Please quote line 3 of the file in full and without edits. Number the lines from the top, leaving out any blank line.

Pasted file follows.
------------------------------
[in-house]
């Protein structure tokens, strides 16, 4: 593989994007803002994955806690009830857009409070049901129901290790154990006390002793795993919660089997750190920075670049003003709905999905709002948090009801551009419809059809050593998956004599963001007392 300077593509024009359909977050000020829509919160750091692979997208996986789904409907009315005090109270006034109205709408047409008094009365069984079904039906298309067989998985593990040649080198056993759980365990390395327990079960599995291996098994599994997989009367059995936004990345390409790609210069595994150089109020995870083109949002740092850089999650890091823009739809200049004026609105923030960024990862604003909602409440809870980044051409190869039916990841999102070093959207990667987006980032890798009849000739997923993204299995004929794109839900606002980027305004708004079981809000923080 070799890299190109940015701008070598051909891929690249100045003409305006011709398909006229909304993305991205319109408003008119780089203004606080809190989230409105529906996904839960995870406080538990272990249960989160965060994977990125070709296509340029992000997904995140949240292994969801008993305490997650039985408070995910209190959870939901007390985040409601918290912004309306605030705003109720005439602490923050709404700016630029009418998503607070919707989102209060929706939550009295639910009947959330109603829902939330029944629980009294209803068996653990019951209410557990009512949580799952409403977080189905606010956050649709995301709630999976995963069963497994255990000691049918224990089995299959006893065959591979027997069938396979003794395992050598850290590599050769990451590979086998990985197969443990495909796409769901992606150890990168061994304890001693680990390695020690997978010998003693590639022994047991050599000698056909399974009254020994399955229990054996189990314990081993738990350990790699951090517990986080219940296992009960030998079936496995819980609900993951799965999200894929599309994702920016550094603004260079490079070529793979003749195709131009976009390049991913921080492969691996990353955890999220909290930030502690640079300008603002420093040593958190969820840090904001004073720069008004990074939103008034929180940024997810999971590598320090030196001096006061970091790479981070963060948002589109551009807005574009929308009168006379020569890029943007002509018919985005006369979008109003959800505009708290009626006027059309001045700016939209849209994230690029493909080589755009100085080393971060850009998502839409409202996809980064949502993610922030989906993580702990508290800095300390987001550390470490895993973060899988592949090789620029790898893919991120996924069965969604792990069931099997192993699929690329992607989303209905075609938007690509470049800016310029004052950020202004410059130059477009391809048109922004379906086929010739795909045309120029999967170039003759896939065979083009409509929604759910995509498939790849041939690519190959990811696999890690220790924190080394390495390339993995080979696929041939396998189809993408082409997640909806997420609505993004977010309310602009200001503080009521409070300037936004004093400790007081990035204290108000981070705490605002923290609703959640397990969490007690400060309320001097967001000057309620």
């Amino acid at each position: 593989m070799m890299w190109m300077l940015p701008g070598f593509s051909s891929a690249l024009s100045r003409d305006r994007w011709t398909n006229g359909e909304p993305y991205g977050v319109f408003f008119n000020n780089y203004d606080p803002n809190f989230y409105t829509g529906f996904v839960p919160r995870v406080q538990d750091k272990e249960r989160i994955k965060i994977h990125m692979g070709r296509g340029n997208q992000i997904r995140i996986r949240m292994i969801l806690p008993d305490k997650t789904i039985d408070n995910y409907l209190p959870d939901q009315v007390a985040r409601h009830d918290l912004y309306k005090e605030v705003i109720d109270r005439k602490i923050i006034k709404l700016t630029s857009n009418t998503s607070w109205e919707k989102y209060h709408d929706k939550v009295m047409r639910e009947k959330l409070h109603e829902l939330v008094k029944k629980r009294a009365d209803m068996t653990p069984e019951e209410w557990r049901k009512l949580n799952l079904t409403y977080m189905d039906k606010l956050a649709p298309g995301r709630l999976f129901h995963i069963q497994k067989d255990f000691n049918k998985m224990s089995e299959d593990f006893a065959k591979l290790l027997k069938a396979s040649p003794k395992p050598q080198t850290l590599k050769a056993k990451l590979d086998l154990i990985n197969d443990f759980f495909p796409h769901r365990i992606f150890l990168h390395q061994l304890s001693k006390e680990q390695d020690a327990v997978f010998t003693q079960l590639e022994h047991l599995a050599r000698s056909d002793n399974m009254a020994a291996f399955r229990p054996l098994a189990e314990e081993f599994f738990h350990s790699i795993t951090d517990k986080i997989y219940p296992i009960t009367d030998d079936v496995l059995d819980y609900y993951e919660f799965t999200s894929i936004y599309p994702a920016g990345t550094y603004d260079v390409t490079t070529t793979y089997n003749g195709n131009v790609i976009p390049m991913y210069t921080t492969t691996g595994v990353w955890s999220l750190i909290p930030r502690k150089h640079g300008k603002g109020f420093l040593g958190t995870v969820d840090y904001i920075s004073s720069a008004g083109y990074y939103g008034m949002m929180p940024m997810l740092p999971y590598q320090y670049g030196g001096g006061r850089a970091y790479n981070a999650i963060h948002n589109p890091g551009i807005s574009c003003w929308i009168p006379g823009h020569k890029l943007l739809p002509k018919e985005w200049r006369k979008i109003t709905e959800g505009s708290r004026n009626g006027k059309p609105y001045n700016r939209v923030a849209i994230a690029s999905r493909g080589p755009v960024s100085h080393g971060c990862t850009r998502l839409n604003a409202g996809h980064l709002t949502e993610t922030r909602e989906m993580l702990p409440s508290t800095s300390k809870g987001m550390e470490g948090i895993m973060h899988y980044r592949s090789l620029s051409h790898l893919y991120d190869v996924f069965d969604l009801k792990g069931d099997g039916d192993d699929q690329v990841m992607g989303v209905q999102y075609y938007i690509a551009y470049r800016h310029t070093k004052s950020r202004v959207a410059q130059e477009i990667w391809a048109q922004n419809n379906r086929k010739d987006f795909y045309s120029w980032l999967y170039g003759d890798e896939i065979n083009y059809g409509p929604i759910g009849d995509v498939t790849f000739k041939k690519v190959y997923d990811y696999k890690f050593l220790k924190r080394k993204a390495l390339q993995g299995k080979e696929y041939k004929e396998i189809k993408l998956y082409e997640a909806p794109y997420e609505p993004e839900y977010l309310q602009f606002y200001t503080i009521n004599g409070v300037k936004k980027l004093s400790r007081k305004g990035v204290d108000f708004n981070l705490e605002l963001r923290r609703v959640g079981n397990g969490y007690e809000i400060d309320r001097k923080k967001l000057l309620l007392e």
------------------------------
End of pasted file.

């Amino acid at each position: 593989m070799m890299w190109m300077l940015p701008g070598f593509s051909s891929a690249l024009s100045r003409d305006r994007w011709t398909n006229g359909e909304p993305y991205g977050v319109f408003f008119n000020n780089y203004d606080p803002n809190f989230y409105t829509g529906f996904v839960p919160r995870v406080q538990d750091k272990e249960r989160i994955k965060i994977h990125m692979g070709r296509g340029n997208q992000i997904r995140i996986r949240m292994i969801l806690p008993d305490k997650t789904i039985d408070n995910y409907l209190p959870d939901q009315v007390a985040r409601h009830d918290l912004y309306k005090e605030v705003i109720d109270r005439k602490i923050i006034k709404l700016t630029s857009n009418t998503s607070w109205e919707k989102y209060h709408d929706k939550v009295m047409r639910e009947k959330l409070h109603e829902l939330v008094k029944k629980r009294a009365d209803m068996t653990p069984e019951e209410w557990r049901k009512l949580n799952l079904t409403y977080m189905d039906k606010l956050a649709p298309g995301r709630l999976f129901h995963i069963q497994k067989d255990f000691n049918k998985m224990s089995e299959d593990f006893a065959k591979l290790l027997k069938a396979s040649p003794k395992p050598q080198t850290l590599k050769a056993k990451l590979d086998l154990i990985n197969d443990f759980f495909p796409h769901r365990i992606f150890l990168h390395q061994l304890s001693k006390e680990q390695d020690a327990v997978f010998t003693q079960l590639e022994h047991l599995a050599r000698s056909d002793n399974m009254a020994a291996f399955r229990p054996l098994a189990e314990e081993f599994f738990h350990s790699i795993t951090d517990k986080i997989y219940p296992i009960t009367d030998d079936v496995l059995d819980y609900y993951e919660f799965t999200s894929i936004y599309p994702a920016g990345t550094y603004d260079v390409t490079t070529t793979y089997n003749g195709n131009v790609i976009p390049m991913y210069t921080t492969t691996g595994v990353w955890s999220l750190i909290p930030r502690k150089h640079g300008k603002g109020f420093l040593g958190t995870v969820d840090y904001i920075s004073s720069a008004g083109y990074y939103g008034m949002m929180p940024m997810l740092p999971y590598q320090y670049g030196g001096g006061r850089a970091y790479n981070a999650i963060h948002n589109p890091g551009i807005s574009c003003w929308i009168p006379g823009h020569k890029l943007l739809p002509k018919e985005w200049r006369k979008i109003t709905e959800g505009s708290r004026n009626g006027k059309p609105y001045n700016r939209v923030a849209i994230a690029s999905r493909g080589p755009v960024s100085h080393g971060c990862t850009r998502l839409n604003a409202g996809h980064l709002t949502e993610t922030r909602e989906m993580l702990p409440s508290t800095s300390k809870g987001m550390e470490g948090i895993m973060h899988y980044r592949s090789l620029s051409h790898l893919y991120d190869v996924f069965d969604l009801k792990g069931d099997g039916d192993d699929q690329v990841m992607g989303v209905q999102y075609y938007i690509a551009y470049r800016h310029t070093k004052s950020r202004v959207a410059q130059e477009i990667w391809a048109q922004n419809n379906r086929k010739d987006f795909y045309s120029w980032l999967y170039g003759d890798e896939i065979n083009y059809g409509p929604i759910g009849d995509v498939t790849f000739k041939k690519v190959y997923d990811y696999k890690f050593l220790k924190r080394k993204a390495l390339q993995g299995k080979e696929y041939k004929e396998i189809k993408l998956y082409e997640a909806p794109y997420e609505p993004e839900y977010l309310q602009f606002y200001t503080i009521n004599g409070v300037k936004k980027l004093s400790r007081k305004g990035v204290d108000f708004n981070l705490e605002l963001r923290r609703v959640g079981n397990g969490y007690e809000i400060d309320r001097k923080k967001l000057l309620l007392e």